Tuesday, April 12, 2011

The Missing Piece
I was strolling through the neighborhood on my way to the Coffee Bean and Tea Leaf for my fix of Ice Blended Mocha when I saw something in the middle of the street. It was a solitary piece of a jigsaw puzzle. Nothing else was around it, just the irregular angle of a puzzle part. It glistened in the sun against the dark and dirty asphalt street. I picked it up and carried it with me like I was rescuing a puppy from the pound. I had never seen a single jigsaw puzzle part on the street before and it captured my attention. It inspired me to think about a lot of things.
First, in and of itself it had no importance. I could not tell if it was part of a picture, a design, a sampler or what it was. One of the edges showed a blue line across it, but the rest was solid white. To me it had no meaning nor any particular value. Had it just been a piece of cardboard or paper lying in the street it would not have grabbed my attention; I would have passed it by like so much trash. But its shape was unique, not trash, obviously made for a reason. The very nature of its individuality made me stop and ponder the discovery. This was a unique individual part of a whole with a very specific purpose. I knew it would fit no other puzzle but the one it was cut for but unimportant to a casual observer like me. However, to the person with the puzzle it was very important. It was the most important piece of the entire puzzle, because without this one tiny part, the picture would not be complete.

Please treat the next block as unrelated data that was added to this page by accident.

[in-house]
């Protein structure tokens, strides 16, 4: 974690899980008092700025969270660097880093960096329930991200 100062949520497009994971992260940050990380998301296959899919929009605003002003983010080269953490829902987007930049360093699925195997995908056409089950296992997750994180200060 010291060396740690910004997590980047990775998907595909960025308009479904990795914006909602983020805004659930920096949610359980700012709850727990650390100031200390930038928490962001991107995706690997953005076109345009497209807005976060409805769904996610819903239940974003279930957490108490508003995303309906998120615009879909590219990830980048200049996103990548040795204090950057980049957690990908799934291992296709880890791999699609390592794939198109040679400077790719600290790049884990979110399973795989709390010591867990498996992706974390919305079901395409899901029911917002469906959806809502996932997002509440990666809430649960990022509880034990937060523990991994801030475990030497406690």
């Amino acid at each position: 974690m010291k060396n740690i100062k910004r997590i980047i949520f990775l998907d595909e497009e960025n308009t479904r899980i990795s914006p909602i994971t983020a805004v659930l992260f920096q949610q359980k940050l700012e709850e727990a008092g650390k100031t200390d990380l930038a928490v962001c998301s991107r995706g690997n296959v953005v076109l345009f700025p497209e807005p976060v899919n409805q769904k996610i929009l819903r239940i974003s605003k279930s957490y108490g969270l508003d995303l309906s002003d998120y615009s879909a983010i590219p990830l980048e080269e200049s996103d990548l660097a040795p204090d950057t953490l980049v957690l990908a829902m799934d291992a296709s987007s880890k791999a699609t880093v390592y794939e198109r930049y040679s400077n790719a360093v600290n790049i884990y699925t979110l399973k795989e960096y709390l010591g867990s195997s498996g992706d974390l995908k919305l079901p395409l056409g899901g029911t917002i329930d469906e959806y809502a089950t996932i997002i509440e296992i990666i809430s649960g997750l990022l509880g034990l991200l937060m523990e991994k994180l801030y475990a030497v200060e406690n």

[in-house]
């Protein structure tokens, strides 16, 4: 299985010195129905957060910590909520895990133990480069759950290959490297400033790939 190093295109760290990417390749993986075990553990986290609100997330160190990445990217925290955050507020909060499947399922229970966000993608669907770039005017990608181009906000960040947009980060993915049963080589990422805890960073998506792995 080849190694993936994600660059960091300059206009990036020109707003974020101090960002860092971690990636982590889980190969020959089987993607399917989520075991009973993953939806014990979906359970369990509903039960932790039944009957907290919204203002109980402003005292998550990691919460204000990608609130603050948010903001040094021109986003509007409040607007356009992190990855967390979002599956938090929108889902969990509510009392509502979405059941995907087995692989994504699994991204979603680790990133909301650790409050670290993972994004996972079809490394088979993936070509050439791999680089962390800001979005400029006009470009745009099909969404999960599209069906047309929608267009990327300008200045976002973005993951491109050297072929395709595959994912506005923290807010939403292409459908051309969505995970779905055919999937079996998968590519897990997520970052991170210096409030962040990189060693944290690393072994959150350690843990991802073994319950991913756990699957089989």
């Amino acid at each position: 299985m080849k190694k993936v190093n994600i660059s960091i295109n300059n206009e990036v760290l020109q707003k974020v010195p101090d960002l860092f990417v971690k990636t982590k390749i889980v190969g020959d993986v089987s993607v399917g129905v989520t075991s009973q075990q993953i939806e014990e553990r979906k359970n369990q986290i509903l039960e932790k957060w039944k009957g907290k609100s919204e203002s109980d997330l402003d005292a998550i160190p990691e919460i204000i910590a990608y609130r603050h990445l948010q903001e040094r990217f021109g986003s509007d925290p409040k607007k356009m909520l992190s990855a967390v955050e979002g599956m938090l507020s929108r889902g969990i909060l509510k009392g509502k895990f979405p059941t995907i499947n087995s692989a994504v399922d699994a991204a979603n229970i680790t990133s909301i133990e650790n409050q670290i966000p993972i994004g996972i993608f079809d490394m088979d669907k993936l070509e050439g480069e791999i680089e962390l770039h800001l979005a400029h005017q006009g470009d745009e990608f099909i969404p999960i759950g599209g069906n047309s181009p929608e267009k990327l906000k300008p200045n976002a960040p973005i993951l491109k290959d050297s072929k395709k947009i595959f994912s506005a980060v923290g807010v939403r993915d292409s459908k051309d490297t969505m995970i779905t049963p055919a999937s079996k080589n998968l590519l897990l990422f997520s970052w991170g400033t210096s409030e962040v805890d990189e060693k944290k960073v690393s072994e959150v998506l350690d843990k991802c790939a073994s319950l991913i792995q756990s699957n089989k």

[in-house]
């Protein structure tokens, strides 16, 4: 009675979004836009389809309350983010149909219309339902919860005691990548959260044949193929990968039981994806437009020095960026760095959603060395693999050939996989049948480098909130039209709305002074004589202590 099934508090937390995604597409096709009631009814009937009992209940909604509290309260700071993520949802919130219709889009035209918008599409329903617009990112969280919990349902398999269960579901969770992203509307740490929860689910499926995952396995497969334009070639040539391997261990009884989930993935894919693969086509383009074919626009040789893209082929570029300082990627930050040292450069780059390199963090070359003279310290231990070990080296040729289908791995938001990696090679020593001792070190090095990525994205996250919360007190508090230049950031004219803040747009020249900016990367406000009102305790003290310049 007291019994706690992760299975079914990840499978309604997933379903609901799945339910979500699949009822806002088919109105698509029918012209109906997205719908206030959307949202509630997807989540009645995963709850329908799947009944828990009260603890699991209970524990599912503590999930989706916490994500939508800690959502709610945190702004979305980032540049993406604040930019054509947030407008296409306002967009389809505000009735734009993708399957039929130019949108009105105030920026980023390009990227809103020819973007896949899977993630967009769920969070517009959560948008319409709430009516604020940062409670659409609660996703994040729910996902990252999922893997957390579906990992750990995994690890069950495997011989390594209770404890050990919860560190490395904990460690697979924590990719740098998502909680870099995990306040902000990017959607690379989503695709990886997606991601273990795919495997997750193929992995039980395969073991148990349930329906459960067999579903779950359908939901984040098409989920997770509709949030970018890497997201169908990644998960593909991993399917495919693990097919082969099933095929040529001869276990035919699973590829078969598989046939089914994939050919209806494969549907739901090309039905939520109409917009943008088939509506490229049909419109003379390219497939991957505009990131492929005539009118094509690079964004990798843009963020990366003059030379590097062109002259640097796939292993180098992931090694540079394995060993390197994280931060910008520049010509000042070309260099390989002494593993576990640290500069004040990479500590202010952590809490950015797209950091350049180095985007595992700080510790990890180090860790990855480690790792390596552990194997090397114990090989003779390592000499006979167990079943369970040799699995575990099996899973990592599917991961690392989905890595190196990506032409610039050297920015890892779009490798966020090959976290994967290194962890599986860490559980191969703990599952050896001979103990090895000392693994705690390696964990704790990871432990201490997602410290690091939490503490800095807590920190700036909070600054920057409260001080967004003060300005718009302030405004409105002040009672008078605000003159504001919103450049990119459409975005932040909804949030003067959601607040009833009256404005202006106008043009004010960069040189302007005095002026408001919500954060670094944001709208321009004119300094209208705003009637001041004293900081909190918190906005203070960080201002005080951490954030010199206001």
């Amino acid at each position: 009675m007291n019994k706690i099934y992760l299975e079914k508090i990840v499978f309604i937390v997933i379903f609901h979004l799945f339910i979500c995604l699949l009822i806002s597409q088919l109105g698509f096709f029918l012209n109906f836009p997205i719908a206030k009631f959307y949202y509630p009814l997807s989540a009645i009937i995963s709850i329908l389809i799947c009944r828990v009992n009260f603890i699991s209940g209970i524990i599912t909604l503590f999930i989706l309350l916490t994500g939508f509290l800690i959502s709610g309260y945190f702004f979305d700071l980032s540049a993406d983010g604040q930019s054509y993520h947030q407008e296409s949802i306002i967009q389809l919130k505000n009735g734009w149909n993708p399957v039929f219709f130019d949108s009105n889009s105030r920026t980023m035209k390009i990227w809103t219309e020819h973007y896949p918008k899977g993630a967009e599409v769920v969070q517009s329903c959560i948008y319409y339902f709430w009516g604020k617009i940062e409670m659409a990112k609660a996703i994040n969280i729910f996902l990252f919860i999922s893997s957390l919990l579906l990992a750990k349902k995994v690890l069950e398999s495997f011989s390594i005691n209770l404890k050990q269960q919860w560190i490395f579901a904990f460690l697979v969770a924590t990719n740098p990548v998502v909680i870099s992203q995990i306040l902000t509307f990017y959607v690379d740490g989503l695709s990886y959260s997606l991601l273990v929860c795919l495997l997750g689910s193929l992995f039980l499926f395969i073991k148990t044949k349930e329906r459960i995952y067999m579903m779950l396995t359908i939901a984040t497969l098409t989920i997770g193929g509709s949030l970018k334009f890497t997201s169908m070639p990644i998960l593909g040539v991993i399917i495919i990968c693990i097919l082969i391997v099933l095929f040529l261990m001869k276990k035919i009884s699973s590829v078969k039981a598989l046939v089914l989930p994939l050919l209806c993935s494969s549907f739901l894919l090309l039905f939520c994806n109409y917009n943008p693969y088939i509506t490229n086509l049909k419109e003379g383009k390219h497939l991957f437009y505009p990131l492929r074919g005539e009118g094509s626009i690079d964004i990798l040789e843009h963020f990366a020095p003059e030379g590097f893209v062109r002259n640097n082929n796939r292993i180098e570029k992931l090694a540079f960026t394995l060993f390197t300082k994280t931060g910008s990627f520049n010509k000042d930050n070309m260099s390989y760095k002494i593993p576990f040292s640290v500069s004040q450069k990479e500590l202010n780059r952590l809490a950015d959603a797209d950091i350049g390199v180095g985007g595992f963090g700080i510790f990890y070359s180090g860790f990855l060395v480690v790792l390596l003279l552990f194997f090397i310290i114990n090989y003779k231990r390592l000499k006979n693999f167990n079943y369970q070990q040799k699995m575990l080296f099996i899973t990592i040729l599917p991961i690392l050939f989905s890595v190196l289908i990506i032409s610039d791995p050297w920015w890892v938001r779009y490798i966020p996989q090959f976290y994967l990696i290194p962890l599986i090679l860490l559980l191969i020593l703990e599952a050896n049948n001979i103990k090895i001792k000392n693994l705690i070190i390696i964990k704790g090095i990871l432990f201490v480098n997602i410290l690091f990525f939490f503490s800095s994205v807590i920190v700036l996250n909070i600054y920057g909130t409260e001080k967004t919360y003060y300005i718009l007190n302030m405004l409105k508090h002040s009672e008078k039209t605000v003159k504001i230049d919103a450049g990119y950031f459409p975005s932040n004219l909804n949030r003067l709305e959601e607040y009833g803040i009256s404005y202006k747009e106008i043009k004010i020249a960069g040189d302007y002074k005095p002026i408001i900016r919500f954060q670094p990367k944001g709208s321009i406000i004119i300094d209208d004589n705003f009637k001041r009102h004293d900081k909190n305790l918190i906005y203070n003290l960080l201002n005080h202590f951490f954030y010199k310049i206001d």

I was thinking how I would have reacted if it had been a homeless person on the street. I doubt I would have picked him up and rescued him like I did the puzzle part. Would I have seen him as a valuable part of some picture I could not see? Or would he just be a piece of trash not to be thought of. How could I tell what puzzle of humanity he belonged to just by looking at him? Yet people, all people, are individual parts of this life puzzle. People are not just objects, they are uniquely designed individuals, and everyone has some purpose. I need to recognize the unique quality of everyone I come in contact with, like I did with the puzzle part. Because sometimes parts get lost, it isn't always their own fault, they just fall through the cracks, but without them, and their uniqueness, the picture will never be complete.
As you were,


Roomie said...

That's why you are the good man that you are....
Carry on,

P. Grecian said...

Excellent. Today's essay is just the sort of thing that will make your friends out here do a lot of thinking today. Thanks.

Bob Conrad said...

Right Phil, especially for people like me that are just a few pieces short of a puzzle.